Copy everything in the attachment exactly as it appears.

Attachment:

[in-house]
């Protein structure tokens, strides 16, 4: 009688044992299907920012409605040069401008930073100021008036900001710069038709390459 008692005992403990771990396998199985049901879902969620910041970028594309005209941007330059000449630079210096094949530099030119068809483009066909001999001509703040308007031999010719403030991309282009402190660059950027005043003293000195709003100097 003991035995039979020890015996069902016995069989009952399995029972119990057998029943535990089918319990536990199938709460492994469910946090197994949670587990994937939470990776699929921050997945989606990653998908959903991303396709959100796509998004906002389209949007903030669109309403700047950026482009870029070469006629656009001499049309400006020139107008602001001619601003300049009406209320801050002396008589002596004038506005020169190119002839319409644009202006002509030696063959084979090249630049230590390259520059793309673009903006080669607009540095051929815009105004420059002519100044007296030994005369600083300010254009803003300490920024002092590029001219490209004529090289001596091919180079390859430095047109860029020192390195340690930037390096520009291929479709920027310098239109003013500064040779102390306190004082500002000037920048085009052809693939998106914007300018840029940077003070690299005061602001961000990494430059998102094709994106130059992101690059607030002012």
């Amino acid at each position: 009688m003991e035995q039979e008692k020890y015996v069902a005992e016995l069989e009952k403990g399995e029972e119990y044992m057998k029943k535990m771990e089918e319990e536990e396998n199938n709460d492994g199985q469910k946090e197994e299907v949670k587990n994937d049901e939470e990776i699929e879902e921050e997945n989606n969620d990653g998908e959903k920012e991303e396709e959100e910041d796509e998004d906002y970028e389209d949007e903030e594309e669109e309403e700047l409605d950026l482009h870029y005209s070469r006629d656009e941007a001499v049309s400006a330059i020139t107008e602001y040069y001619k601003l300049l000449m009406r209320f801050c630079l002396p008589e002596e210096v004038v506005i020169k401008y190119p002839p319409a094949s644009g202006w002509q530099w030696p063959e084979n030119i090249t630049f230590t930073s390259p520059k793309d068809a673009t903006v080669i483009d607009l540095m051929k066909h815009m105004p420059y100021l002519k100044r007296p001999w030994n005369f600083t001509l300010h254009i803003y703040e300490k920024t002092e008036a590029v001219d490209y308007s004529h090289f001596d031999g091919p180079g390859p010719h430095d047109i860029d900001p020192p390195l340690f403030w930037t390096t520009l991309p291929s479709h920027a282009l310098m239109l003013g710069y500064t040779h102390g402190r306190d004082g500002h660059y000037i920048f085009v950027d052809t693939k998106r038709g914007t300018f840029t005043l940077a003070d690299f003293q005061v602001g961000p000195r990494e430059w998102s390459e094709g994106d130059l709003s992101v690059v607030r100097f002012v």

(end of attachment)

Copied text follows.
[in-house]
């Protein structure tokens, strides 16, 4: 009688044992299907920012409605040069401008930073100021008036900001710069038709390459 008692005992403990771990396998199985049901879902969620910041970028594309005209941007330059000449630079210096094949530099030119068809483009066909001999001509703040308007031999010719403030991309282009402190660059950027005043003293000195709003100097 003991035995039979020890015996069902016995069989009952399995029972119990057998029943535990089918319990536990199938709460492994469910946090197994949670587990994937939470990776699929921050997945989606990653998908959903991303396709959100796509998004906002389209949007903030669109309403700047950026482009870029070469006629656009001499049309400006020139107008602001001619601003300049009406209320801050002396008589002596004038506005020169190119002839319409644009202006002509030696063959084979090249630049230590390259520059793309673009903006080669607009540095051929815009105004420059002519100044007296030994005369600083300010254009803003300490920024002092590029001219490209004529090289001596091919180079390859430095047109860029020192390195340690930037390096520009291929479709920027310098239109003013500064040779102390306190004082500002000037920048085009052809693939998106914007300018840029940077003070690299005061602001961000990494430059998102094709994106130059992101690059607030002012």
């Amino acid at each position: 009688m003991e035995q039979e008692k020890y015996v069902a005992e016995l069989e009952k403990g399995e029972e119990y044992m057998k029943k535990m771990e089918e319990e536990e396998n199938n709460d492994g199985q469910k946090e197994e299907v949670k587990n994937d049901e939470e990776i699929e879902e921050e997945n989606n969620d990653g998908e959903k920012e991303e396709e959100e910041d796509e998004d906002y970028e389209d949007e903030e594309e669109e309403e700047l409605d950026l482009h870029y005209s070469r006629d656009e941007a001499v049309s400006a330059i020139t107008e602001y040069y001619k601003l300049l000449m009406r209320f801050c630079l002396p008589e002596e210096v004038v506005i020169k401008y190119p002839p319409a094949s644009g202006w002509q530099w030696p063959e084979n030119i090249t630049f230590t930073s390259p520059k793309d068809a673009t903006v080669i483009d607009l540095m051929k066909h815009m105004p420059y100021l002519k100044r007296p001999w030994n005369f600083t001509l300010h254009i803003y703040e300490k920024t002092e008036a590029v001219d490209y308007s004529h090289f001596d031999g091919p180079g390859p010719h430095d047109i860029d900001p020192p390195l340690f403030w930037t390096t520009l991309p291929s479709h920027a282009l310098m239109l003013g710069y500064t040779h102390g402190r306190d004082g500002h660059y000037i920048f085009v950027d052809t693939k998106r038709g914007t300018f840029t005043l940077a003070d690299f003293q005061v602001g961000p000195r990494e430059w998102s390459e094709g994106d130059l709003s992101v690059v607030r100097f002012v």